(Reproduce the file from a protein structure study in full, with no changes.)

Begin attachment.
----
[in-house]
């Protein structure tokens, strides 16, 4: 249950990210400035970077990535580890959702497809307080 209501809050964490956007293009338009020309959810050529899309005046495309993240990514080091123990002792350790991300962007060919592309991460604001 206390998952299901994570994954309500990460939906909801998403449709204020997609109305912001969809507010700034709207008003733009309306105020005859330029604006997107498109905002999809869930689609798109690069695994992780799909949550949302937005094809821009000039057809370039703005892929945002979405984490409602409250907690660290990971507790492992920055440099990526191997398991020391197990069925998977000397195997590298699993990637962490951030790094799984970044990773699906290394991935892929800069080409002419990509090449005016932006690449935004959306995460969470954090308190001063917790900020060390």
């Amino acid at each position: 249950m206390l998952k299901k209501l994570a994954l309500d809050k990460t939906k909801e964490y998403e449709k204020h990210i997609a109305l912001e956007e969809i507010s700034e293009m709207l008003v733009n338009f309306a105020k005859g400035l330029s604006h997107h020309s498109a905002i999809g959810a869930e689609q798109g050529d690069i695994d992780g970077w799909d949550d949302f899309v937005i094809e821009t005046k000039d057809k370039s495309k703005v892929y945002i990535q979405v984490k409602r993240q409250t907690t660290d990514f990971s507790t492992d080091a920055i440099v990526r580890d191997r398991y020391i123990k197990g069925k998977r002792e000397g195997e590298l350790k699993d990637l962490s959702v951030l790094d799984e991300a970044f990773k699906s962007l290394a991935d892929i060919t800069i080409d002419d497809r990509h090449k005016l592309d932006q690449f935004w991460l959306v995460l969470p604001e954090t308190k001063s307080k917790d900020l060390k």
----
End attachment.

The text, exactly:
[in-house]
């Protein structure tokens, strides 16, 4: 249950990210400035970077990535580890959702497809307080 209501809050964490956007293009338009020309959810050529899309005046495309993240990514080091123990002792350790991300962007060919592309991460604001 206390998952299901994570994954309500990460939906909801998403449709204020997609109305912001969809507010700034709207008003733009309306105020005859330029604006997107498109905002999809869930689609798109690069695994992780799909949550949302937005094809821009000039057809370039703005892929945002979405984490409602409250907690660290990971507790492992920055440099990526191997398991020391197990069925998977000397195997590298699993990637962490951030790094799984970044990773699906290394991935892929800069080409002419990509090449005016932006690449935004959306995460969470954090308190001063917790900020060390």
């Amino acid at each position: 249950m206390l998952k299901k209501l994570a994954l309500d809050k990460t939906k909801e964490y998403e449709k204020h990210i997609a109305l912001e956007e969809i507010s700034e293009m709207l008003v733009n338009f309306a105020k005859g400035l330029s604006h997107h020309s498109a905002i999809g959810a869930e689609q798109g050529d690069i695994d992780g970077w799909d949550d949302f899309v937005i094809e821009t005046k000039d057809k370039s495309k703005v892929y945002i990535q979405v984490k409602r993240q409250t907690t660290d990514f990971s507790t492992d080091a920055i440099v990526r580890d191997r398991y020391i123990k197990g069925k998977r002792e000397g195997e590298l350790k699993d990637l962490s959702v951030l790094d799984e991300a970044f990773k699906s962007l290394a991935d892929i060919t800069i080409d002419d497809r990509h090449k005016l592309d932006q690449f935004w991460l959306v995460l969470p604001e954090t308190k001063s307080k917790d900020l060390k």